In the beginning we learned that zer is related with the English dis- or de-. They all basically come from the same root as does the word “two”. Now we could be like… “Sweet, so I’ll just translate all dis-s and de-s to zer in German.” But that almost never works. If you have a verb with dis/de, I think you chance of it being a zer-word in German is actually below 20 %. Dis and de feel like brothers of the English prefixes in- and un– … at least to me. You can do something and then you can “de-do” it. Zer does not have this aspect of just reversing things. Zer in itself is a constructive prefix. It creates something new in a way…  just in more than one part :). Take bauen which is to build or to construct. You can deconstruct something and that is just un-doing the constructing that has been done. Zerbauen is not a word. But if it were it would be that you build something, thereby destroying something else. Just think back to zersiedeln. You are still settling, but you are destroying landscape by doing so. So…

  • do not think of zer as the German dis/de.

The other thing I want to mention is about how much you can do with zer. Some prefixes are very productive… just take be-. You can invent all kinds of words using be– and people will probably understand. That does not work well with zer. That is kind of a surprise considering that zer has a pretty clear and consistent meaning. The problem is exactly that. Zer has a limited range. It is not flexible and if you come up with something creative… well, people will probably not understand because it doesn’t make sense to them. Take Tisch which means table… you can invent the verb betischen as an equivalent to the existing verb bestuhlen. People would understand betischen as furnish with lots of tables. Now, if you picture a nicely designed living room and then we put 3 ugly tables in it… why not call that zertischen. As much as I would like this… it doesn’t really work. Most people wouldn’t really understand what you are going for or it would take them too long. So… zer is an easy prefix in that you can guess pretty much any meaning as soon as you know the basic verb but:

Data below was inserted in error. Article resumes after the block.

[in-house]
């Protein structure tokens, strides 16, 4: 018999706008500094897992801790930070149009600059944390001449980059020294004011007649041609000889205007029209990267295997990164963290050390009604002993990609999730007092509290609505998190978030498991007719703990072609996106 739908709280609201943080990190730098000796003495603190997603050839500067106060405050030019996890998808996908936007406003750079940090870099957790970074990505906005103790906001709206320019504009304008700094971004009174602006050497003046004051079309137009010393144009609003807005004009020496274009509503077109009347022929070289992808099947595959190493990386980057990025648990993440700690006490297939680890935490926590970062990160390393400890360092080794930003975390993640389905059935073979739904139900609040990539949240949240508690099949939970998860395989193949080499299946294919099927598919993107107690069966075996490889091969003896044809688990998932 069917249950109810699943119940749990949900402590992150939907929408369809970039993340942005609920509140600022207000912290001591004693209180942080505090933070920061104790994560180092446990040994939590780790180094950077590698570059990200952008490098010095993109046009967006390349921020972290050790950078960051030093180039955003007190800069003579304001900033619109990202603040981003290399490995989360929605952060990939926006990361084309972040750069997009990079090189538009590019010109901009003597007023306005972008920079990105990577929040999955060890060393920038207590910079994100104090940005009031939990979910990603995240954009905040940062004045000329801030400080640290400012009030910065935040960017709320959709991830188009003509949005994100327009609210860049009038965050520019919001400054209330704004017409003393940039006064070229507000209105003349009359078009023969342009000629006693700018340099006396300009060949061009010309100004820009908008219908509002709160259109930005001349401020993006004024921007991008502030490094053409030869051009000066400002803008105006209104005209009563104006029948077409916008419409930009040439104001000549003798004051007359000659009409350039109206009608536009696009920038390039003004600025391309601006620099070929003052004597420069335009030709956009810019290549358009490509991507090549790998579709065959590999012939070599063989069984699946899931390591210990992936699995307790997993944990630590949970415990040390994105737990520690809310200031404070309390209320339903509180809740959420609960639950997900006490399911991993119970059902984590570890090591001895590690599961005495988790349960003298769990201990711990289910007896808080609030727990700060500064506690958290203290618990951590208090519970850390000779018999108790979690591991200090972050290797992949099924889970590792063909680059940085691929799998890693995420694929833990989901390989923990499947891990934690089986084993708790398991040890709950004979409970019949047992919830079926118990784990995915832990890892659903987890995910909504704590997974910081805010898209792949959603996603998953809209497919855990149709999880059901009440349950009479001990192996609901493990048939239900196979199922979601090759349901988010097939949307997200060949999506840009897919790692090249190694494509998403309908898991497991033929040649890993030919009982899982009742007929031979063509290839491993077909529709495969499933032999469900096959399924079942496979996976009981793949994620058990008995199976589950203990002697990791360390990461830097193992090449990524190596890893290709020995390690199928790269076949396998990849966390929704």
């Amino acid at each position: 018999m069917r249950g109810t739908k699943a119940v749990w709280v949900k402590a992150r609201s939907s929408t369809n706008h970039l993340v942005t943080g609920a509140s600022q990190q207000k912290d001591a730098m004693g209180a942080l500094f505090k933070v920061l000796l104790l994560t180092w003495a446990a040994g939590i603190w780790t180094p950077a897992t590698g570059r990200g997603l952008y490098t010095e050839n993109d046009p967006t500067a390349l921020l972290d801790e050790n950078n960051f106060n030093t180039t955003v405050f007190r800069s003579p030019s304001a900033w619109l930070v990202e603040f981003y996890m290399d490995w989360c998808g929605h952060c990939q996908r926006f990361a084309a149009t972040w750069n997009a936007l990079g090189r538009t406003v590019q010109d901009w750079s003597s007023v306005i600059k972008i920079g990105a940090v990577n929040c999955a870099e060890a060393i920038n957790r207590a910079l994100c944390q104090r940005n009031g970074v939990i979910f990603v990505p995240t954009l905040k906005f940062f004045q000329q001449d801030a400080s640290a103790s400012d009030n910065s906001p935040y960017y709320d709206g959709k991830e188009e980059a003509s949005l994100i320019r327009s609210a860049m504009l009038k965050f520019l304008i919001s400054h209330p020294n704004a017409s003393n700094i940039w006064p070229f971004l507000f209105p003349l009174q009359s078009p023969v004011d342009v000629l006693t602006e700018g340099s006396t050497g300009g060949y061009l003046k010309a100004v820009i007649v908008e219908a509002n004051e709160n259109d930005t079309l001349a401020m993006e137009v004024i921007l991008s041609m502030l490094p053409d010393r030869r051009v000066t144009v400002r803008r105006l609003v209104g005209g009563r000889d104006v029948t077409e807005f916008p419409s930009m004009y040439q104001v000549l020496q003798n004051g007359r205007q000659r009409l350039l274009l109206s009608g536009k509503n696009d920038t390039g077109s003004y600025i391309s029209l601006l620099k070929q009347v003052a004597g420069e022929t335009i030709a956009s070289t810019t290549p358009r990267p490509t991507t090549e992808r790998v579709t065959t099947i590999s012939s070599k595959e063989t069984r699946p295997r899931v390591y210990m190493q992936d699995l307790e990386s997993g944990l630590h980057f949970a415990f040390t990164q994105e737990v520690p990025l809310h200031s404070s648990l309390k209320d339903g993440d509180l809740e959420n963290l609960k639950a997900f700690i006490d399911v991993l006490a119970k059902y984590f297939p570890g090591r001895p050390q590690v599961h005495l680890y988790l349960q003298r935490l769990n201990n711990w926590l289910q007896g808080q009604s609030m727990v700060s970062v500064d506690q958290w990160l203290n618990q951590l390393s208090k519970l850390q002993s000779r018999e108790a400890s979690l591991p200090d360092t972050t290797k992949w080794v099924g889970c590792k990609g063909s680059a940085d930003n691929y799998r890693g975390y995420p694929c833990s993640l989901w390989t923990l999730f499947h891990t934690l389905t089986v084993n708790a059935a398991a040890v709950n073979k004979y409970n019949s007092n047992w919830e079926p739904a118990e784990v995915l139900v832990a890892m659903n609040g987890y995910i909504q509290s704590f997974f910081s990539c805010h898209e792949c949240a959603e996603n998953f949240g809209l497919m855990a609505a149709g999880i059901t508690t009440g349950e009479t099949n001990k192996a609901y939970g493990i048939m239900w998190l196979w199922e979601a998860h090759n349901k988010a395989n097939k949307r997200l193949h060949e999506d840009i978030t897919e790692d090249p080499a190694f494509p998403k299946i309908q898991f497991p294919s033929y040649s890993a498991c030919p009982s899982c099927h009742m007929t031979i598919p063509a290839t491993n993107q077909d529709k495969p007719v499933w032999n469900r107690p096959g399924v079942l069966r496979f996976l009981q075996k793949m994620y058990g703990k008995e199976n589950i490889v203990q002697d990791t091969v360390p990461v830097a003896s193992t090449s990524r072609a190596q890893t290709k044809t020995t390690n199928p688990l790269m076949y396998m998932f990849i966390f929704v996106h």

• zer is not the best word to be creative with… if the word you invent doesn’t exist, chances are that people will not understand.

So… now I think it’s enough for today. This was our German Prefix special on zer. Just think of apart or if you are a visual person… think of a cute little bunny ripping a flower to shreds.
If you have any questions or suggestions or if you come across zer-verbs that don’t seem to fit with my explanation then leave me a comment. I hope you liked it and as for the gorgeous visually breathtaking  IMAX footage the .. I’ll… uh… I’ll show you next time.

Want to know more prefixes?